Saber's Beads

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Saber's Beads

(unofficial name)
Image by Jerry Lodriguss (contrast enhanced and "Saber's Beads" caption added by Stephen Saber) The original photo was taken from Batsto, NJ at 00:03 UT on April 10, 2005. It shows the Moon with 1.39% illumination, that is, at an elongation of 13.5° from the Sun.


Lunar phase phenomenon seen on extremely young and old crescents. This necklace of staggered brightness peaks along very thin crescents is reminiscent of the beautiful 'string-of-pearls' effect seen near 2nd and 3rd contacts during a total solar eclipse. - saberscorpx

Additional Information

  • While spotting stray beads at the tips of older waxing and waning crescents is quite common, the entire limb segmentation reveals itself much closer to New Moon. As the eclipse counterpart is initiated by direct sunlight seen through our moon's valleys, Saber's Beads are detected by the early and last angular illumination of the mountainous regions. Luna's rugged topography, distance, and constant libration will also vary the Beads' appearance, which is often enhanced by associated low-altitude scintillation. - saberscorpx
  • Depending on how they are defined, there seems to be some question regarding the attribution of Saber's Beads to mountainous regions at the Moon's limb. As demonstrated in the When Maria are Bright LPOD, the mountainous regions seem more to cause dark breaks in the central parts of the typically observed thin crescents. There is also some question as to whether the "entire limb segmentation" predicted at the last moments of illumination prior to New Moon has actually ever been observed, how "segmentation" is defined, the elongation at which it is said to occur, and (if observed) whether it is intrinsic to the Moon or an artifact of imperfect visibility. - JimMosher
  • Very thin lunar crescents are difficult to see because they have to be observed close to the Sun, and their brightness is only marginally greater than the sky background. To place the Sun out of view, they are also typically observed through the imperfect "seeing" close to the horizon. As a result of both of these factors, the observer's impression of such fundamental things as the length and continuity of the crescent is generally uncertain and can change drastically depending on the sky conditions. Links to web pages with additional examples illustrating the photographic appearance of thin crescents at a variety of elongation angles can be found on the Danjon Limit page. Images of the thinnest crescents usually have to be enhanced to bring out detail. This can (as in the above photo) introduce a graininess which may or may not be intrinsic to the Moon. The Extreme Crescents LPOD shows what are probably the thinnest crescents photographed by amateurs (at an elongation from the Sun of about 5°). These are well beyond the limit of what can be seen visually, and very heavy processing was required to make the crescent visible at all. As a result, it is difficult to be sure how much of what they show is real and how much an artifact of the processing. Nonetheless, they appear to show a faint continuous crescent punctuated by bright patches whose locations are generally, but not completely, consistent from photo to photo. Unfortunately the orientation of the camera was not documented accurately enough to correlate the bright patches with specific surface features at the Moon's limb. How still thinner crescents look appears to be unknown. - JimMosher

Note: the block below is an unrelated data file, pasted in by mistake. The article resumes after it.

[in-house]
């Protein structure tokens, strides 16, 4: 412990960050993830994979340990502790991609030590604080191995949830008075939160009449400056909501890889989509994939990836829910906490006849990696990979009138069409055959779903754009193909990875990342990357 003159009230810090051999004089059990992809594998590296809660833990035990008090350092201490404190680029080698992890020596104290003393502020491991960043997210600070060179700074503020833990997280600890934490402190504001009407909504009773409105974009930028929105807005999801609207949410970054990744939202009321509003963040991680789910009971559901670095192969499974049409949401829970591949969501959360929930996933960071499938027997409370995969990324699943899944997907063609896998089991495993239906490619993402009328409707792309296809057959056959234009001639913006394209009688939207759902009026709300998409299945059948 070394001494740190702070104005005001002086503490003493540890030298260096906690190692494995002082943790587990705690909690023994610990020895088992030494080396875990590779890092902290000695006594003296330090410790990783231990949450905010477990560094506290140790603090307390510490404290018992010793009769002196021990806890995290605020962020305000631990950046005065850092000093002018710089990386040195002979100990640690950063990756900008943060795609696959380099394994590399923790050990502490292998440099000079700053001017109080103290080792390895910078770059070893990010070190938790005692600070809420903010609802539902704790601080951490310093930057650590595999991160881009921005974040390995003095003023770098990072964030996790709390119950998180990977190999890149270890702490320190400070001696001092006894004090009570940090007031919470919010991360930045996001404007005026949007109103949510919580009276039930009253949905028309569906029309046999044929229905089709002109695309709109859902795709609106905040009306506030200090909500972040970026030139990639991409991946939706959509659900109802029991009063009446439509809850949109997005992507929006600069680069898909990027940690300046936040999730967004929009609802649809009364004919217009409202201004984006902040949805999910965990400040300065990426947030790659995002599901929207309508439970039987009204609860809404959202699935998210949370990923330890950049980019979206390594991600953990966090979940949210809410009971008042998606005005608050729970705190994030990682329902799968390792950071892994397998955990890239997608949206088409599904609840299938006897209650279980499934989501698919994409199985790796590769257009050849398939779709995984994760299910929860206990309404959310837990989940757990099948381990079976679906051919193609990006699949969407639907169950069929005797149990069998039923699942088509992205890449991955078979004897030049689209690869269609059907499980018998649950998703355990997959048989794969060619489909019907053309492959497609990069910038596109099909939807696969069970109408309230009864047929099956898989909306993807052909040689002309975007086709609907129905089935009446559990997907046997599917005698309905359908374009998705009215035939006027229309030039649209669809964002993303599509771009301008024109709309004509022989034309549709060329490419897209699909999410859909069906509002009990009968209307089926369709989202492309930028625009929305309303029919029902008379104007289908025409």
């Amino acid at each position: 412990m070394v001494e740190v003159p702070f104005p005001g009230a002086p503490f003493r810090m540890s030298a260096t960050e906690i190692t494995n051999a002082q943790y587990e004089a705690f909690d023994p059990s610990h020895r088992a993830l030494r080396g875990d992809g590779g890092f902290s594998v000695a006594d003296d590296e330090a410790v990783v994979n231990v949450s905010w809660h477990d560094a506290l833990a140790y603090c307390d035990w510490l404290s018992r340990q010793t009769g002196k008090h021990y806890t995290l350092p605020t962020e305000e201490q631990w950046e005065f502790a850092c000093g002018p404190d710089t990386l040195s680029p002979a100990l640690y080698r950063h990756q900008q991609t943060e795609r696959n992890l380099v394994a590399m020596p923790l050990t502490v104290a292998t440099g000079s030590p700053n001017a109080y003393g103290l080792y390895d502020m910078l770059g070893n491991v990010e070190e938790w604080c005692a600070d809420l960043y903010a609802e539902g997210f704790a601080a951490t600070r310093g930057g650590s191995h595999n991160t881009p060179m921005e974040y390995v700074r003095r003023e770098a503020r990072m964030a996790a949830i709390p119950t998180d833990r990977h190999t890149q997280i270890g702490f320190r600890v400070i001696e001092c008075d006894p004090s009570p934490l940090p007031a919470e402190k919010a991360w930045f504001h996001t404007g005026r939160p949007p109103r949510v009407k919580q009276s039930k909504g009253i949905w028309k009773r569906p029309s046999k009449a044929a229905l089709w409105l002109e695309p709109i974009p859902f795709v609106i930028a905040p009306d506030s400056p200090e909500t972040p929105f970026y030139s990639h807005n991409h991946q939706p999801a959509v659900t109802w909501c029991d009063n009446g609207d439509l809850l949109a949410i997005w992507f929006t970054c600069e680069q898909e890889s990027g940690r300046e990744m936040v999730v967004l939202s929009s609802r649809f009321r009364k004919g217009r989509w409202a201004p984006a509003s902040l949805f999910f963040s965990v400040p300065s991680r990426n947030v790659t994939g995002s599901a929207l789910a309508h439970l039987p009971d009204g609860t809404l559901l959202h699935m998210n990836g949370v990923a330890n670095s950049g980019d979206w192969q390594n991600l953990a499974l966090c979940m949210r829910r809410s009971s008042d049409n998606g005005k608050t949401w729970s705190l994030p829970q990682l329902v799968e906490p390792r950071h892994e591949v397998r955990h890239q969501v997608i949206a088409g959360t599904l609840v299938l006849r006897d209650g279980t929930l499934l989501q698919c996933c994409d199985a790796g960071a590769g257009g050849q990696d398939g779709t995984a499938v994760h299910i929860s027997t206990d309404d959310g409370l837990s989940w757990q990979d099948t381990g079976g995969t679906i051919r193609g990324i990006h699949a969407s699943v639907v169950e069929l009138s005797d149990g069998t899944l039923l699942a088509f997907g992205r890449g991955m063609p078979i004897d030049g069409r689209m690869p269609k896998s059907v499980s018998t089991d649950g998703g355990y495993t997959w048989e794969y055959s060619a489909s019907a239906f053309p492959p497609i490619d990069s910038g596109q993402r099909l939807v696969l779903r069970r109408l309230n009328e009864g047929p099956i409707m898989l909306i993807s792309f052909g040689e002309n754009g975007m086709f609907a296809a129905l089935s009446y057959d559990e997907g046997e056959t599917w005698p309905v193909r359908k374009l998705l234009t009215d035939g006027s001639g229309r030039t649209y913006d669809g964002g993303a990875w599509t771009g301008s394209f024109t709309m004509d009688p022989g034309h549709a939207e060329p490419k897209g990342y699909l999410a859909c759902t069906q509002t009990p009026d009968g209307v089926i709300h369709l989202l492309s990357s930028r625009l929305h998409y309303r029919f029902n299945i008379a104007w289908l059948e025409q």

• Named for Stephen Saber, American musician and astronomer (1972- present). - saberscorpx